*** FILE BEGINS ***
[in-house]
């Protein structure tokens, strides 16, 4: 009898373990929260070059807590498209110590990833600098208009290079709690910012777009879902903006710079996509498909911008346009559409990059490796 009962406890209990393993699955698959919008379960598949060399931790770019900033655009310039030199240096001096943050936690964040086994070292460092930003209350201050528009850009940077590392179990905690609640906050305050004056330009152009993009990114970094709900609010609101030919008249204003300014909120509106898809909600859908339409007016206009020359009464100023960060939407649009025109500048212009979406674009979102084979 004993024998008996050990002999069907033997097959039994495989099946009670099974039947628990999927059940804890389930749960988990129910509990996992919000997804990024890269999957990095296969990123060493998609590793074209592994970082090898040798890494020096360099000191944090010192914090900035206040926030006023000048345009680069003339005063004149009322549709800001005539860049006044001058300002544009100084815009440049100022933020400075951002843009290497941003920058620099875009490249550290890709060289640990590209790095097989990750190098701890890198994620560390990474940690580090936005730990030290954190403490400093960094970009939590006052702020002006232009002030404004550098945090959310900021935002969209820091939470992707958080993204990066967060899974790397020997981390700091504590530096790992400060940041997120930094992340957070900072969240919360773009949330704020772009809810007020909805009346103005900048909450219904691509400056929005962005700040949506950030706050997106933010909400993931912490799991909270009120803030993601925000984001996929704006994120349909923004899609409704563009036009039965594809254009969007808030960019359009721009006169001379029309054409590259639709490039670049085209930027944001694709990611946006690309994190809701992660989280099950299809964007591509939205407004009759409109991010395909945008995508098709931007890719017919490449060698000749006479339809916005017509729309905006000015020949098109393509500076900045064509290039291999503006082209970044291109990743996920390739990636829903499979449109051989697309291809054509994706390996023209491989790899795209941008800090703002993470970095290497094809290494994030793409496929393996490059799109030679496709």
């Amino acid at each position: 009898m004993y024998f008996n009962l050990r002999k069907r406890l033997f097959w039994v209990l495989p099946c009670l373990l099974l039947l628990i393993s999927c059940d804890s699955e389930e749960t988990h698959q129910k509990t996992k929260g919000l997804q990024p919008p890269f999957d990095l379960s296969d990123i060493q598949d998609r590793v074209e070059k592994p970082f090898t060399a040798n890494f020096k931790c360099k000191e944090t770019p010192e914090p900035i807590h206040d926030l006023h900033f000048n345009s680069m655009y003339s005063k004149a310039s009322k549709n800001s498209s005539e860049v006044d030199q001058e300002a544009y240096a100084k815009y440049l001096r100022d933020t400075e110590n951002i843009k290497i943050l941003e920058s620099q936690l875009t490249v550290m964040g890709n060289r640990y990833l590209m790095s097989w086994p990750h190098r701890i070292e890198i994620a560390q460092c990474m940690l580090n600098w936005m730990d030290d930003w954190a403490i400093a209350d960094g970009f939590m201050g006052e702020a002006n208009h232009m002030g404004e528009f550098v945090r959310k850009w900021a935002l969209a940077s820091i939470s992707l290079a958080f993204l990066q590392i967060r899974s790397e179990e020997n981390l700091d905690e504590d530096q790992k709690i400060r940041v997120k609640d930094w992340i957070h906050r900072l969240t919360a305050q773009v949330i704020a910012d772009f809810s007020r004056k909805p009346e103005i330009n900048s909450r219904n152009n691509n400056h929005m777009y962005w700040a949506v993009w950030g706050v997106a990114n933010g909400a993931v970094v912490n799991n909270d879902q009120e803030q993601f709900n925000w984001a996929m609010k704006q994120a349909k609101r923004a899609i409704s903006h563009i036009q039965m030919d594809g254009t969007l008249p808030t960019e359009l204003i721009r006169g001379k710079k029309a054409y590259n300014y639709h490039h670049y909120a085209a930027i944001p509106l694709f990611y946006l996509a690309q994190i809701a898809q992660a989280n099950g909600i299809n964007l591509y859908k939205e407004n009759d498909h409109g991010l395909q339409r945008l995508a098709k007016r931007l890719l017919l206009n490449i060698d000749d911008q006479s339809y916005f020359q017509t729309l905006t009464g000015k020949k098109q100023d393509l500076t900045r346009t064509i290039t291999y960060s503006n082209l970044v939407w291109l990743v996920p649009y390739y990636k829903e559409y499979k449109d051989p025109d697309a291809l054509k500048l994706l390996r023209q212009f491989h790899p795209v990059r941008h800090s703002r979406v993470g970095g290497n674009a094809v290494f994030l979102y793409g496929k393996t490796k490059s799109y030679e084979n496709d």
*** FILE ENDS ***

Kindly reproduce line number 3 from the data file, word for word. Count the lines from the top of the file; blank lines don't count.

């Amino acid at each position: 009898m004993y024998f008996n009962l050990r002999k069907r406890l033997f097959w039994v209990l495989p099946c009670l373990l099974l039947l628990i393993s999927c059940d804890s699955e389930e749960t988990h698959q129910k509990t996992k929260g919000l997804q990024p919008p890269f999957d990095l379960s296969d990123i060493q598949d998609r590793v074209e070059k592994p970082f090898t060399a040798n890494f020096k931790c360099k000191e944090t770019p010192e914090p900035i807590h206040d926030l006023h900033f000048n345009s680069m655009y003339s005063k004149a310039s009322k549709n800001s498209s005539e860049v006044d030199q001058e300002a544009y240096a100084k815009y440049l001096r100022d933020t400075e110590n951002i843009k290497i943050l941003e920058s620099q936690l875009t490249v550290m964040g890709n060289r640990y990833l590209m790095s097989w086994p990750h190098r701890i070292e890198i994620a560390q460092c990474m940690l580090n600098w936005m730990d030290d930003w954190a403490i400093a209350d960094g970009f939590m201050g006052e702020a002006n208009h232009m002030g404004e528009f550098v945090r959310k850009w900021a935002l969209a940077s820091i939470s992707l290079a958080f993204l990066q590392i967060r899974s790397e179990e020997n981390l700091d905690e504590d530096q790992k709690i400060r940041v997120k609640d930094w992340i957070h906050r900072l969240t919360a305050q773009v949330i704020a910012d772009f809810s007020r004056k909805p009346e103005i330009n900048s909450r219904n152009n691509n400056h929005m777009y962005w700040a949506v993009w950030g706050v997106a990114n933010g909400a993931v970094v912490n799991n909270d879902q009120e803030q993601f709900n925000w984001a996929m609010k704006q994120a349909k609101r923004a899609i409704s903006h563009i036009q039965m030919d594809g254009t969007l008249p808030t960019e359009l204003i721009r006169g001379k710079k029309a054409y590259n300014y639709h490039h670049y909120a085209a930027i944001p509106l694709f990611y946006l996509a690309q994190i809701a898809q992660a989280n099950g909600i299809n964007l591509y859908k939205e407004n009759d498909h409109g991010l395909q339409r945008l995508a098709k007016r931007l890719l017919l206009n490449i060698d000749d911008q006479s339809y916005f020359q017509t729309l905006t009464g000015k020949k098109q100023d393509l500076t900045r346009t064509i290039t291999y960060s503006n082209l970044v939407w291109l990743v996920p649009y390739y990636k829903e559409y499979k449109d051989p025109d697309a291809l054509k500048l994706l390996r023209q212009f491989h790899p795209v990059r941008h800090s703002r979406v993470g970095g290497n674009a094809v290494f994030l979102y793409g496929k393996t490796k490059s799109y030679e084979n496709d």